teach them a second language. Educators must take advantage of the brain s ability to parallel process. Students must have a personally meaningful challenge. Such challenges stimulate a student s mind to the desired state of alertness. In order for a student to gain insight about a problem, there must be intensive analysis of the different ways to approach it, and about learning in general. Th is is what s known as the active processing of experience. A few other tenets of brain-based learning include: Feedback is best when it comes from reality, rather than from an authority figur e. People learn best when solving realistic problems. The big picture can t be separated from the details. Because every brain is different, educators should allow learners to customize t heir own environments. The best problem solvers are those that laugh! Designers of educational tools must be artistic in their creation of brain-frien dly environments. Instructors need to realize that the best way to learn is not thro ugh lecture, but by participation in realistic environments that let learners try new things safely. Reading Renate and Geoffrey Caine, Making Connections: Teaching and the Human Brain. Leslie Hart, Human Brain, Human Learning. Learning Styles Definition This approach to learning emphasizes the fact that individuals perceive and proc ess information in very different ways. The learning styles theory implies that how much individuals learn has more to do with whether the educational experience is gear ed toward their particular style of learning than whether or not they are smart. In f act, educators should not ask, Is this student smart? but rather How is this student sma rt? Discussion The concept of learning styles is rooted in the classification of psychological types. The learning styles theory is based on research demonstrating that, as the result of heredity, upbringing, and current environmental demands, different individuals have a tend ency to
Reflective processors make sense of an experience by reflecting on and thinking about it. by doing. Gordon Lawrence. People Types and Tiger Stripes: A Practical Guide to Learning S tyles. however. David Kolb. instruction. reflection. Carl Jung. such as sound. and as sessment nearly as much. using various combinations of experience. sensing. How the Learning Styles Theory Impacts Education Curriculum Educators must place emphasis on intuition. Abstract perceivers. conceptua lization. sensing. Traditional schooling tends to favor abstract perceiving and reflective processi ng. Experiential Learning: Experience as the Source of Learning and Development. Instruction Teachers should design their instruction methods to connect with all f our learning styles. Other kinds of learning aren t rewarded and reflected in curriculum. observation. and eve n talking. and imagination. acting. take in information through analysis. Reading Bernice McCarthy. and feeling. Psychological Types. Assessment Teachers should employ a variety of assessment techniques. Active and reflective processors Active processors make sense of an experience by immediately using the new information. music. 2. and thinking. in addition to the traditional skills of analysis. experience. and sequ ential problem solving. Instructors can introduce a wide variety of experiential el ements into the classroom. Concrete and abstract perceivers Concrete perceivers absorb information through direct experience. and experimentation.both perceive and process information differently. visuals. feeling. focusing on the development of whole brain capacity and each of the different learning styles. reason. movement. Multiple Intelligences Definition 8 . The different ways of doing s o are generally classified as: 1. The 4-MAT System: Teaching to Learning Styles with Right/Left Mode Techniques.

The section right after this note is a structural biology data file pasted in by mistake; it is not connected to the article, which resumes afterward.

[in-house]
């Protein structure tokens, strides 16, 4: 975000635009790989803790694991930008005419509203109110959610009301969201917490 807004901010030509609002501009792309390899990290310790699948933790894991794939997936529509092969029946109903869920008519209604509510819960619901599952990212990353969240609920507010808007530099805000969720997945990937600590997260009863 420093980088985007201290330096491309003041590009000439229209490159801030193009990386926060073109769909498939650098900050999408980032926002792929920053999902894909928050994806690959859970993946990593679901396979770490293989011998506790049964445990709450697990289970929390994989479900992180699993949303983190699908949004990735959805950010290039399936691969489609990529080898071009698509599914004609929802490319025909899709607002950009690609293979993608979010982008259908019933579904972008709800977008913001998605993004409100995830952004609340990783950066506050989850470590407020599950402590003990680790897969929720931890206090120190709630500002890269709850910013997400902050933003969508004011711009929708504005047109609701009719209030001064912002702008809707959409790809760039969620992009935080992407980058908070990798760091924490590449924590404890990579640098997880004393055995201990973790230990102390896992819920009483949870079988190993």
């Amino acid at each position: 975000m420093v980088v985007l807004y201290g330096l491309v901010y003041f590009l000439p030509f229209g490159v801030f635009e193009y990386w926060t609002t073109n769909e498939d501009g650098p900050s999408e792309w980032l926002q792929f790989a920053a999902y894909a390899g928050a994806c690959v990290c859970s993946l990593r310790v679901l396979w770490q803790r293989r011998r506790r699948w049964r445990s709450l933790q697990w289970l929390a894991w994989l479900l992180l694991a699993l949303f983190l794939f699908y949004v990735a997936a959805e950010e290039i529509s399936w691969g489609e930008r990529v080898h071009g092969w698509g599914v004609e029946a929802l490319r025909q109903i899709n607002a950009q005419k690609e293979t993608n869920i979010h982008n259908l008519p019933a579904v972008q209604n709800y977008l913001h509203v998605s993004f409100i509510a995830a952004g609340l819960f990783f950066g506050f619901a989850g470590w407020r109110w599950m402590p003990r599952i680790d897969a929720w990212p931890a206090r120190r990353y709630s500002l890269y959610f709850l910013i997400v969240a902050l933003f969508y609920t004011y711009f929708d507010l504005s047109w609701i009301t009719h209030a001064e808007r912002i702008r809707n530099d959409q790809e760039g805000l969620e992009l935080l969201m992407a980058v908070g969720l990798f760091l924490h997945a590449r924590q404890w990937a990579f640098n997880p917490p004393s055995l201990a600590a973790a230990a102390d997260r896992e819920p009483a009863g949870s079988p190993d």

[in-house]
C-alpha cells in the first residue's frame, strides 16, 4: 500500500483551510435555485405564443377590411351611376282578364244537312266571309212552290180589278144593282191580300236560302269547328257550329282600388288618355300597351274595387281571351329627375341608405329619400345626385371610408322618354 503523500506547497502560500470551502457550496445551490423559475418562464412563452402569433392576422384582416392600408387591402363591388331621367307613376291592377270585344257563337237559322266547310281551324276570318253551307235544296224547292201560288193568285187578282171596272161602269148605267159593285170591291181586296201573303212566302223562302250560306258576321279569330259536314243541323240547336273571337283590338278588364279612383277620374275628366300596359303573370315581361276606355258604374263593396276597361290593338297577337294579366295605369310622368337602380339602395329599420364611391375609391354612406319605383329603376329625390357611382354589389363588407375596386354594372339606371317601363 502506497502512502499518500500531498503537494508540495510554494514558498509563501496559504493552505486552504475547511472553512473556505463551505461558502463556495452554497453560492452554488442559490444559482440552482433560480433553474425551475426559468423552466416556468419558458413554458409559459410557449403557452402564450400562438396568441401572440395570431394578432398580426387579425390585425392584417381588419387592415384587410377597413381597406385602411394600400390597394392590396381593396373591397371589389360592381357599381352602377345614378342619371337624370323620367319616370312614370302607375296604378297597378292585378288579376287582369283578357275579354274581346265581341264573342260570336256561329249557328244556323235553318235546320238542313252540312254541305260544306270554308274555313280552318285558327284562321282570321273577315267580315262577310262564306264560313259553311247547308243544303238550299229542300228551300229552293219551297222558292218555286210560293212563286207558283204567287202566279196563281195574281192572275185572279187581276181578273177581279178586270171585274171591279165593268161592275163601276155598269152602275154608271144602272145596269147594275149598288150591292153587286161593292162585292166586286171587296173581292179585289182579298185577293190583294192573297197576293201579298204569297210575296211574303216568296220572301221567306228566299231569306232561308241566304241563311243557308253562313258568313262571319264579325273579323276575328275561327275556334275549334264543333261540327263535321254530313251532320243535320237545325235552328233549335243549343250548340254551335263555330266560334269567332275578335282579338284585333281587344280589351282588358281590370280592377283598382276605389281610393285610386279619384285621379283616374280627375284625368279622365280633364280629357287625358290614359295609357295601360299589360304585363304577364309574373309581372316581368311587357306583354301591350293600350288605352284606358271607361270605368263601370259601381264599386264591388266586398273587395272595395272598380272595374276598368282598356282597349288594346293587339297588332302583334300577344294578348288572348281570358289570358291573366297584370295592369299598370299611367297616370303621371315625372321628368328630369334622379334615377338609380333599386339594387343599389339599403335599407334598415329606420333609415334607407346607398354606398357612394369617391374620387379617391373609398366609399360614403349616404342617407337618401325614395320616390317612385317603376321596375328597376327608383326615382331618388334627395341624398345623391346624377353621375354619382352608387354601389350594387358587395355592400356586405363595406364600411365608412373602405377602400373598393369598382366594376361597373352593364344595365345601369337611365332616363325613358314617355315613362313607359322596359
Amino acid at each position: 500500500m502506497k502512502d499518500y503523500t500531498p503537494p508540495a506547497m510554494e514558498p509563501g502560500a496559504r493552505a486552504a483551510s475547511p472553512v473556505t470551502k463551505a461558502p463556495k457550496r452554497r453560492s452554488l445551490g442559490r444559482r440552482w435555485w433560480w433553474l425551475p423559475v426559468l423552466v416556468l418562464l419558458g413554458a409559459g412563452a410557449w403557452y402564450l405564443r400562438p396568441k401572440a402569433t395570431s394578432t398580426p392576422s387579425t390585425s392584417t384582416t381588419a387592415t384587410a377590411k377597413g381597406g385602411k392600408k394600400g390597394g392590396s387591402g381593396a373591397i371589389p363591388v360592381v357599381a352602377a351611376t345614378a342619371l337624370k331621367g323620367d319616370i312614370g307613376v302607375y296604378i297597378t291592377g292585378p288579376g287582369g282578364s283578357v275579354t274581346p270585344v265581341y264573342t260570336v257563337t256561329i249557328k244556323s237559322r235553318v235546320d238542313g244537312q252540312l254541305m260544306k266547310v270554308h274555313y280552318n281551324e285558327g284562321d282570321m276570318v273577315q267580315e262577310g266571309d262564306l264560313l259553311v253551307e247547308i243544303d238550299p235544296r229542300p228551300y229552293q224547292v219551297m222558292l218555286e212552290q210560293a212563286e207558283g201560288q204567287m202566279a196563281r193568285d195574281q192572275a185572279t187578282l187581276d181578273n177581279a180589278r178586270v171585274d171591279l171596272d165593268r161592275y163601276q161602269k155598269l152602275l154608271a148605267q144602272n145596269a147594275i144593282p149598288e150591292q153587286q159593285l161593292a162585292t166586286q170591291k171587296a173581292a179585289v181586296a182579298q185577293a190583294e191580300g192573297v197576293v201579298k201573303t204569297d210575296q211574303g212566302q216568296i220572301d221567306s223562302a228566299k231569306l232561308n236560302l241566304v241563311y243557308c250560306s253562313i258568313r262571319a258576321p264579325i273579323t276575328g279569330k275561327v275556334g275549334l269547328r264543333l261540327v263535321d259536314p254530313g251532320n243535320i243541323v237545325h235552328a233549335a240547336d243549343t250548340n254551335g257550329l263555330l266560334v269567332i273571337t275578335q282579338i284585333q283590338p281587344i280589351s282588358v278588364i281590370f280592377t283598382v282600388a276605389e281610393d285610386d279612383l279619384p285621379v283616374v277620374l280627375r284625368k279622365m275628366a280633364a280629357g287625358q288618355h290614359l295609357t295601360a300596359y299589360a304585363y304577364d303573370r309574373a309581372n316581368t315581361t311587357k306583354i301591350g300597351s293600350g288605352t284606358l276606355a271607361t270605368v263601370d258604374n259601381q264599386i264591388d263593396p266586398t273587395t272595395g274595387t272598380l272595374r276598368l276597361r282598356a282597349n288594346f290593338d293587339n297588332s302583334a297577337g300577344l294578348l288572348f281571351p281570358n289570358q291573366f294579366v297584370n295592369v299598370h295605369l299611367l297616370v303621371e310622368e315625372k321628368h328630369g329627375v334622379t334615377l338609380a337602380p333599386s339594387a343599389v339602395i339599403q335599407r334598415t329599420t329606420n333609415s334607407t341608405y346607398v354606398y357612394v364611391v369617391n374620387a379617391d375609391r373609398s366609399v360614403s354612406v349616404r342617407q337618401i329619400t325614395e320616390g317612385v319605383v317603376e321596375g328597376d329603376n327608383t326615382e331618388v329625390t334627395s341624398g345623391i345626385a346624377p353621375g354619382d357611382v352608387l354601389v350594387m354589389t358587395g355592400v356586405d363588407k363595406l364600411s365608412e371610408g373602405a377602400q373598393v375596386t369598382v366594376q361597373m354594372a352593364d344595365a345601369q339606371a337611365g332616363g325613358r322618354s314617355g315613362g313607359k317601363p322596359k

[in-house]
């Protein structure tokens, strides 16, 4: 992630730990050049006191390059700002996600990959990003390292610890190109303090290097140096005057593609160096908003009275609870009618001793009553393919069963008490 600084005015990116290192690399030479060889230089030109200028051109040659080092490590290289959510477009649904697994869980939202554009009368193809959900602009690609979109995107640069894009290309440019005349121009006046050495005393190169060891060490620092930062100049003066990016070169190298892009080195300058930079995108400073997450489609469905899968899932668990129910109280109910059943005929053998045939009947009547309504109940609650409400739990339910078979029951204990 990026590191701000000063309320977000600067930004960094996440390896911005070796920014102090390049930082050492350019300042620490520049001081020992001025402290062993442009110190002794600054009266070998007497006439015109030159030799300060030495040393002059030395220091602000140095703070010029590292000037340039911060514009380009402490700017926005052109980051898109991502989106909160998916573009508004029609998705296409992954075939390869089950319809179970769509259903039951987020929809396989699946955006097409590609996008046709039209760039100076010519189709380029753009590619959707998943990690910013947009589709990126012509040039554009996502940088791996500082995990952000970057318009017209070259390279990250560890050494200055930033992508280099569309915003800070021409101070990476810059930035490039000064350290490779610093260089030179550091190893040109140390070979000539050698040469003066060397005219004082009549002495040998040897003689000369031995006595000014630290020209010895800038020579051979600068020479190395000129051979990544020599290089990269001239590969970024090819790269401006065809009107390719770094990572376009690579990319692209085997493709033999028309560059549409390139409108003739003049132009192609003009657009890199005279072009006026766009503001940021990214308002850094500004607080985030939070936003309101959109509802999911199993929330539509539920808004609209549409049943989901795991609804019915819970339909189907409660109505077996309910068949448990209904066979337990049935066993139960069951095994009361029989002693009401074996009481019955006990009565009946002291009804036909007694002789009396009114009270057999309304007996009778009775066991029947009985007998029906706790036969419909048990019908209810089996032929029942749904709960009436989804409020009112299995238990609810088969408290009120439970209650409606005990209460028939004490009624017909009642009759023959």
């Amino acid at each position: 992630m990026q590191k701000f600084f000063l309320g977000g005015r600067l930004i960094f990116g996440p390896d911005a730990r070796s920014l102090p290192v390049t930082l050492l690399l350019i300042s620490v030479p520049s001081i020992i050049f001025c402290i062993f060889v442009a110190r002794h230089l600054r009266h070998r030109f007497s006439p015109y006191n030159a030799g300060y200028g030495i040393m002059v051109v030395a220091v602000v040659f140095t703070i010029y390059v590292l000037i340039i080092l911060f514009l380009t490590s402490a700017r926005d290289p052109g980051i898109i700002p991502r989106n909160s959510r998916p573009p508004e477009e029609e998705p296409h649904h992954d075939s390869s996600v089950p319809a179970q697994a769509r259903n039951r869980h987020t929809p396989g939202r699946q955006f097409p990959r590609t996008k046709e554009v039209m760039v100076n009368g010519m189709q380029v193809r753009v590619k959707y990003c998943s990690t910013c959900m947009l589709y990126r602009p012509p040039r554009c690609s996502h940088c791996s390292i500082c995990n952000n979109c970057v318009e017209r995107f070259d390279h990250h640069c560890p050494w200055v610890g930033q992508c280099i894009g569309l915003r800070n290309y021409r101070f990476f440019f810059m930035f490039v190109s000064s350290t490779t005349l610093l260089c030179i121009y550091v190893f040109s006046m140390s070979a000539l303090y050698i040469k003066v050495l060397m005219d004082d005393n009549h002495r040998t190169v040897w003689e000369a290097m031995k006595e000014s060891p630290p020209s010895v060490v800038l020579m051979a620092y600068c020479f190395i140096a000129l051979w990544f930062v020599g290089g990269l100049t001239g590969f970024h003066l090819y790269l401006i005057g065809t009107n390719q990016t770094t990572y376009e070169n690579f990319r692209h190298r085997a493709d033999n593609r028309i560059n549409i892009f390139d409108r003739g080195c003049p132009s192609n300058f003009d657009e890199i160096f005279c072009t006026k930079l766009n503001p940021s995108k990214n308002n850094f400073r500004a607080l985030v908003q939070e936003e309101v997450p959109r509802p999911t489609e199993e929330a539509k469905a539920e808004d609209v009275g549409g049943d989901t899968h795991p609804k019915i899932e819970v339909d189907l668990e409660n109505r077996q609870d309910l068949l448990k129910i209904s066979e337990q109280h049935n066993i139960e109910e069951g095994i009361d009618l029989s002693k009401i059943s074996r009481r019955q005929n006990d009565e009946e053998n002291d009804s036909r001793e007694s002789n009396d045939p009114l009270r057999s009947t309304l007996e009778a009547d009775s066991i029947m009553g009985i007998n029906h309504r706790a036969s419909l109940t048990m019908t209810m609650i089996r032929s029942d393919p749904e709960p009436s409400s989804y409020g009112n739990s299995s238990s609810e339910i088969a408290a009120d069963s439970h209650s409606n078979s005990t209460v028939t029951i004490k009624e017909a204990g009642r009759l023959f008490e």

as well as the use of numbers and the recognition of abstract pattern s 3. Interpersonal The capacity for person-to-person communications and relationships 7. musical performance. Visual-Spatial The ability to visualize objects and spatial dimensions. and physical education. inner states of being. communication. story telling. he ident ifies the following seven: 1. self-awareness. including role playing. sug gests there are at least seven ways that people have of perceiving and understanding t he world. Instruction Gardner advocates instructional methods that appeal to all the intelli gences. Logical-Mathematical The capacity for inductive and deductive thinking and reasoning. and create internal images and pictures 4. Discussion Gardner defines an intelligence as a group of abilities that: Is somewhat autonomous from other human capacities Has a core set of information-processing operations Has a distinct history in the stages of development we each pass through Has plausible roots in evolutionary history While Gardner suggests his list of intelligences may not be exhaustive. a set of s kills allowing individuals to find and resolve genuine problems they face. visualization. Musical-Rhythmic The ability to recognize tonal patterns and sounds. reflection. Verbal-Linguistic The ability to use words and language 2. developed by psychologist Howard Gardner.This theory of human intelligence. cooperative learning. and so on. Gardner labels each of these ways a distinct intelligence in other words. as well as a sensitivity to rhythms and beats 6. Assessment This theory calls for assessment methods that take into account the div ersity . and awareness How Multiple Intelligences Impact Learning Curriculum Traditional schooling heavily favors the verbal-linguistic and logicalmathematical intelligences. Body-Kinesthetic The wisdom of the body and the ability to control physical motion 5. Intrapersonal The spiritual. self-reflection. Gardner suggests a more balanced curriculum that incorporates the arts.